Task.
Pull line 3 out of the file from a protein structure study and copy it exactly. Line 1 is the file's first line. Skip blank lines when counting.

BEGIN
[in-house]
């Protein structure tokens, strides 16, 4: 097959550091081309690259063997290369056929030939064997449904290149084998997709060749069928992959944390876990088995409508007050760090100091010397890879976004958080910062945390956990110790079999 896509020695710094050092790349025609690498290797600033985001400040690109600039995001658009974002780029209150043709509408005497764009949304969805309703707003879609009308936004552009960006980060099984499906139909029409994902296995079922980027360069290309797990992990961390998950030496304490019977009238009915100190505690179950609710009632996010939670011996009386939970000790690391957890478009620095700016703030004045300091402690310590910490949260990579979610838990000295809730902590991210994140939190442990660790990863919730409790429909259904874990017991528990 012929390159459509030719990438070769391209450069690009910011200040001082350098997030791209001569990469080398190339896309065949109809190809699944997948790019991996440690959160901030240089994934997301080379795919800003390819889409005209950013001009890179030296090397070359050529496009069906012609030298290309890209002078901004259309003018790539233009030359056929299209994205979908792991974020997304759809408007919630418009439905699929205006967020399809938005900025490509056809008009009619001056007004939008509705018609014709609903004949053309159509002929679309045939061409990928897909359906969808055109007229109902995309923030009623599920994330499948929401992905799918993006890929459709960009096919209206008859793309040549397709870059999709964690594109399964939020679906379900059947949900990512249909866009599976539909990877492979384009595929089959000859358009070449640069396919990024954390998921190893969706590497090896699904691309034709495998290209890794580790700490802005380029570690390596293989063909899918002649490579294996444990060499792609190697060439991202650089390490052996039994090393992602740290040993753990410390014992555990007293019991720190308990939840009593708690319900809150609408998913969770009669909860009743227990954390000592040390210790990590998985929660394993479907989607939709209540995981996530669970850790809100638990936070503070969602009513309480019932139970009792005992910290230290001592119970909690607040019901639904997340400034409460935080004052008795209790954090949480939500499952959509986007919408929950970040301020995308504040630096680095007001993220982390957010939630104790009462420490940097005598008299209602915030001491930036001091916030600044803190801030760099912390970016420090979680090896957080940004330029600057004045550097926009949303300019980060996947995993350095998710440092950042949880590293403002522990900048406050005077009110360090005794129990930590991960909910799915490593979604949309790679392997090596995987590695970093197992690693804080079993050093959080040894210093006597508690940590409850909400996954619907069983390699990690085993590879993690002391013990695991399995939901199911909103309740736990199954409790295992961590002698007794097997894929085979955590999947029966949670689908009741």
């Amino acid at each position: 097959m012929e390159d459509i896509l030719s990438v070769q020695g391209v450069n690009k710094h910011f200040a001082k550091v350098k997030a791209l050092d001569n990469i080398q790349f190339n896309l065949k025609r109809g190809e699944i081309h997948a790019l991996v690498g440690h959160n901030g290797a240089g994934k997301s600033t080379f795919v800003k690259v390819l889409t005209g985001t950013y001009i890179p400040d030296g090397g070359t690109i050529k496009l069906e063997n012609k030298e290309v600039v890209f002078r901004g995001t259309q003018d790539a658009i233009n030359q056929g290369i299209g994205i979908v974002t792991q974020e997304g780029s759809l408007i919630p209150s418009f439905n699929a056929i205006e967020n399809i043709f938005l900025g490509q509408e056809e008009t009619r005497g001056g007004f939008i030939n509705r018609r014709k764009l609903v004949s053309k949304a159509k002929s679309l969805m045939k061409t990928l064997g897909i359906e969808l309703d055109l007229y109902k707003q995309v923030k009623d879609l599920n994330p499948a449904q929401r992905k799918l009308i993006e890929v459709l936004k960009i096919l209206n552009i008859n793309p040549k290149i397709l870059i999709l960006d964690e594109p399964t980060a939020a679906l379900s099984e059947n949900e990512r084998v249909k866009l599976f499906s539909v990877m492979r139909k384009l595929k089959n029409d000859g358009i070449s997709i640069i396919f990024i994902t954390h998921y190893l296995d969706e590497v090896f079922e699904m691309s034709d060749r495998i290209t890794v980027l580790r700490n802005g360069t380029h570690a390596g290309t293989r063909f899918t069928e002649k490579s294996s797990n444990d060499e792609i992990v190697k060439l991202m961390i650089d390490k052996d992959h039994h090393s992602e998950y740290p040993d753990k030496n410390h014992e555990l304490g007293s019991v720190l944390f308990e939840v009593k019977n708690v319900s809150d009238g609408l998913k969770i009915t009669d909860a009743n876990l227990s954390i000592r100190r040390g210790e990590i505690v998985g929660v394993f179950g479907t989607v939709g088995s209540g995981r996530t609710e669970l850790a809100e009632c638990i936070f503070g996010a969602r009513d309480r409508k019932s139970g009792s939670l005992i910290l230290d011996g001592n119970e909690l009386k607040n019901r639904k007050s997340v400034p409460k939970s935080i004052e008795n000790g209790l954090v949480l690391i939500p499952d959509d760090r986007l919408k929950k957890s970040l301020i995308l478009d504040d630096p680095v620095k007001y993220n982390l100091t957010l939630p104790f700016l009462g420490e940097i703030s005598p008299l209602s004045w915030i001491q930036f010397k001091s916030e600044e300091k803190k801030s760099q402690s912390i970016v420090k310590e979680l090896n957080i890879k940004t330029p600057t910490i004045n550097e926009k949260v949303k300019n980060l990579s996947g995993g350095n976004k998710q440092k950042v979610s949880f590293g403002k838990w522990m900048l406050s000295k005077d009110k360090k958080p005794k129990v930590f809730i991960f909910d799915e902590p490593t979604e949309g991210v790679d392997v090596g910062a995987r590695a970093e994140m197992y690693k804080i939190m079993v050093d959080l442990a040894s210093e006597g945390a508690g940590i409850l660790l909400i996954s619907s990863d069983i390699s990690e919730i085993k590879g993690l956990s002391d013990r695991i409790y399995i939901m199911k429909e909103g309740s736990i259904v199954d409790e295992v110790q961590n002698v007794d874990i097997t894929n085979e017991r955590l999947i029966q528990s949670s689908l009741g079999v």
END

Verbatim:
């Amino acid at each position: 097959m012929e390159d459509i896509l030719s990438v070769q020695g391209v450069n690009k710094h910011f200040a001082k550091v350098k997030a791209l050092d001569n990469i080398q790349f190339n896309l065949k025609r109809g190809e699944i081309h997948a790019l991996v690498g440690h959160n901030g290797a240089g994934k997301s600033t080379f795919v800003k690259v390819l889409t005209g985001t950013y001009i890179p400040d030296g090397g070359t690109i050529k496009l069906e063997n012609k030298e290309v600039v890209f002078r901004g995001t259309q003018d790539a658009i233009n030359q056929g290369i299209g994205i979908v974002t792991q974020e997304g780029s759809l408007i919630p209150s418009f439905n699929a056929i205006e967020n399809i043709f938005l900025g490509q509408e056809e008009t009619r005497g001056g007004f939008i030939n509705r018609r014709k764009l609903v004949s053309k949304a159509k002929s679309l969805m045939k061409t990928l064997g897909i359906e969808l309703d055109l007229y109902k707003q995309v923030k009623d879609l599920n994330p499948a449904q929401r992905k799918l009308i993006e890929v459709l936004k960009i096919l209206n552009i008859n793309p040549k290149i397709l870059i999709l960006d964690e594109p399964t980060a939020a679906l379900s099984e059947n949900e990512r084998v249909k866009l599976f499906s539909v990877m492979r139909k384009l595929k089959n029409d000859g358009i070449s997709i640069i396919f990024i994902t954390h998921y190893l296995d969706e590497v090896f079922e699904m691309s034709d060749r495998i290209t890794v980027l580790r700490n802005g360069t380029h570690a390596g290309t293989r063909f899918t069928e002649k490579s294996s797990n444990d060499e792609i992990v190697k060439l991202m961390i650089d390490k052996d992959h039994h090393s992602e998950y740290p040993d753990k030496n410390h014992e555990l304490g007293s019991v720190l944390f308990e939840v009593k019977n708690v319900s809150d009238g609408l998913k969770i009915t009669d909860a009743n876990l227990s954390i000592r100190r040390g210790e990590i505690v998985g929660v394993f179950g479907t989607v939709g088995s209540g995981r996530t609710e669970l850790a809100e009632c638990i936070f503070g996010a969602r009513d309480r409508k019932s139970g009792s939670l005992i910290l230290d011996g001592n119970e909690l009386k607040n019901r639904k007050s997340v400034p409460k939970s935080i004052e008795n000790g209790l954090v949480l690391i939500p499952d959509d760090r986007l919408k929950k957890s970040l301020i995308l478009d504040d630096p680095v620095k007001y993220n982390l100091t957010l939630p104790f700016l009462g420490e940097i703030s005598p008299l209602s004045w915030i001491q930036f010397k001091s916030e600044e300091k803190k801030s760099q402690s912390i970016v420090k310590e979680l090896n957080i890879k940004t330029p600057t910490i004045n550097e926009k949260v949303k300019n980060l990579s996947g995993g350095n976004k998710q440092k950042v979610s949880f590293g403002k838990w522990m900048l406050s000295k005077d009110k360090k958080p005794k129990v930590f809730i991960f909910d799915e902590p490593t979604e949309g991210v790679d392997v090596g910062a995987r590695a970093e994140m197992y690693k804080i939190m079993v050093d959080l442990a040894s210093e006597g945390a508690g940590i409850l660790l909400i996954s619907s990863d069983i390699s990690e919730i085993k590879g993690l956990s002391d013990r695991i409790y399995i939901m199911k429909e909103g309740s736990i259904v199954d409790e295992v110790q961590n002698v007794d874990i097997t894929n085979e017991r955590l999947i029966q528990s949670s689908l009741g079999v």